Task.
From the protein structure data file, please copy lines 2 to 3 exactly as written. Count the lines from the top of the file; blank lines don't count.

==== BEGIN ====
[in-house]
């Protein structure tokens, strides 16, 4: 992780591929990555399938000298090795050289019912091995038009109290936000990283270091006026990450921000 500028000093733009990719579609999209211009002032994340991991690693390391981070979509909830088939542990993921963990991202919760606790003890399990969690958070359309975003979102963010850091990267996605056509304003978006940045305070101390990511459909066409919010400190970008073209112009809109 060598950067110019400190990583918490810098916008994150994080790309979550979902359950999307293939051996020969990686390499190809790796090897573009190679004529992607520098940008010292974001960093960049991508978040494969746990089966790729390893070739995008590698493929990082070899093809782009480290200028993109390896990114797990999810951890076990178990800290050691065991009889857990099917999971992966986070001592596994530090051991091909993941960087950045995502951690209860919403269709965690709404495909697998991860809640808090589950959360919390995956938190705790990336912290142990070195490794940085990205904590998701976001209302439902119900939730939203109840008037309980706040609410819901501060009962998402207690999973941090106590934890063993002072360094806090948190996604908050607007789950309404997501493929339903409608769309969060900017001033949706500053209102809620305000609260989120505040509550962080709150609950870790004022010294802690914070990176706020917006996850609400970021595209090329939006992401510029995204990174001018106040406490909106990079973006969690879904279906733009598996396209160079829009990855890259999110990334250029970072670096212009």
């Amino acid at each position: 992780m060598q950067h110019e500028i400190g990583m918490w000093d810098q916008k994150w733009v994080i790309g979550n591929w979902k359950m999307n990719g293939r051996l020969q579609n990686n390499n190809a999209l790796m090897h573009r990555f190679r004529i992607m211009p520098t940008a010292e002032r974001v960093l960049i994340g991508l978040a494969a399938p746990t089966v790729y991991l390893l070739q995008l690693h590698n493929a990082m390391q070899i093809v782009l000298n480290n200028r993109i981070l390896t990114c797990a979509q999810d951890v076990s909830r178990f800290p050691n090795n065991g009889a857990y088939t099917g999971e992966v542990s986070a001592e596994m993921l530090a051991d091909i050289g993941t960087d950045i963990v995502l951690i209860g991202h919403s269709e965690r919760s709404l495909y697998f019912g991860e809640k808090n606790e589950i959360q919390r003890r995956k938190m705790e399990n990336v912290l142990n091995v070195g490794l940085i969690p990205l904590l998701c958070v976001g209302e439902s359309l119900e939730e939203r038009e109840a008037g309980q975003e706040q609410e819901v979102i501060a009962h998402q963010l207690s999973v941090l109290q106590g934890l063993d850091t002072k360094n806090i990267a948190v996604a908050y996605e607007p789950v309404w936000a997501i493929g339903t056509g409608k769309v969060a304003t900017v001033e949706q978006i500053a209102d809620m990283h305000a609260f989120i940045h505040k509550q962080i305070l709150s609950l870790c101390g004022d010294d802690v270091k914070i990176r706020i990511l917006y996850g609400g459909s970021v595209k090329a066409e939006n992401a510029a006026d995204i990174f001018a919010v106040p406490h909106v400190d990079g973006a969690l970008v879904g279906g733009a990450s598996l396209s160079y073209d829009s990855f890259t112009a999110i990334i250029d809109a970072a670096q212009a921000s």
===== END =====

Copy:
């Protein structure tokens, strides 16, 4: 992780591929990555399938000298090795050289019912091995038009109290936000990283270091006026990450921000 500028000093733009990719579609999209211009002032994340991991690693390391981070979509909830088939542990993921963990991202919760606790003890399990969690958070359309975003979102963010850091990267996605056509304003978006940045305070101390990511459909066409919010400190970008073209112009809109 060598950067110019400190990583918490810098916008994150994080790309979550979902359950999307293939051996020969990686390499190809790796090897573009190679004529992607520098940008010292974001960093960049991508978040494969746990089966790729390893070739995008590698493929990082070899093809782009480290200028993109390896990114797990999810951890076990178990800290050691065991009889857990099917999971992966986070001592596994530090051991091909993941960087950045995502951690209860919403269709965690709404495909697998991860809640808090589950959360919390995956938190705790990336912290142990070195490794940085990205904590998701976001209302439902119900939730939203109840008037309980706040609410819901501060009962998402207690999973941090106590934890063993002072360094806090948190996604908050607007789950309404997501493929339903409608769309969060900017001033949706500053209102809620305000609260989120505040509550962080709150609950870790004022010294802690914070990176706020917006996850609400970021595209090329939006992401510029995204990174001018106040406490909106990079973006969690879904279906733009598996396209160079829009990855890259999110990334250029970072670096212009």
């Amino acid at each position: 992780m060598q950067h110019e500028i400190g990583m918490w000093d810098q916008k994150w733009v994080i790309g979550n591929w979902k359950m999307n990719g293939r051996l020969q579609n990686n390499n190809a999209l790796m090897h573009r990555f190679r004529i992607m211009p520098t940008a010292e002032r974001v960093l960049i994340g991508l978040a494969a399938p746990t089966v790729y991991l390893l070739q995008l690693h590698n493929a990082m390391q070899i093809v782009l000298n480290n200028r993109i981070l390896t990114c797990a979509q999810d951890v076990s909830r178990f800290p050691n090795n065991g009889a857990y088939t099917g999971e992966v542990s986070a001592e596994m993921l530090a051991d091909i050289g993941t960087d950045i963990v995502l951690i209860g991202h919403s269709e965690r919760s709404l495909y697998f019912g991860e809640k808090n606790e589950i959360q919390r003890r995956k938190m705790e399990n990336v912290l142990n091995v070195g490794l940085i969690p990205l904590l998701c958070v976001g209302e439902s359309l119900e939730e939203r038009e109840a008037g309980q975003e706040q609410e819901v979102i501060a009962h998402q963010l207690s999973v941090l109290q106590g934890l063993d850091t002072k360094n806090i990267a948190v996604a908050y996605e607007p789950v309404w936000a997501i493929g339903t056509g409608k769309v969060a304003t900017v001033e949706q978006i500053a209102d809620m990283h305000a609260f989120i940045h505040k509550q962080i305070l709150s609950l870790c101390g004022d010294d802690v270091k914070i990176r706020i990511l917006y996850g609400g459909s970021v595209k090329a066409e939006n992401a510029a006026d995204i990174f001018a919010v106040p406490h909106v400190d990079g973006a969690l970008v879904g279906g733009a990450s598996l396209s160079y073209d829009s990855f890259t112009a999110i990334i250029d809109a970072a670096q212009a921000s």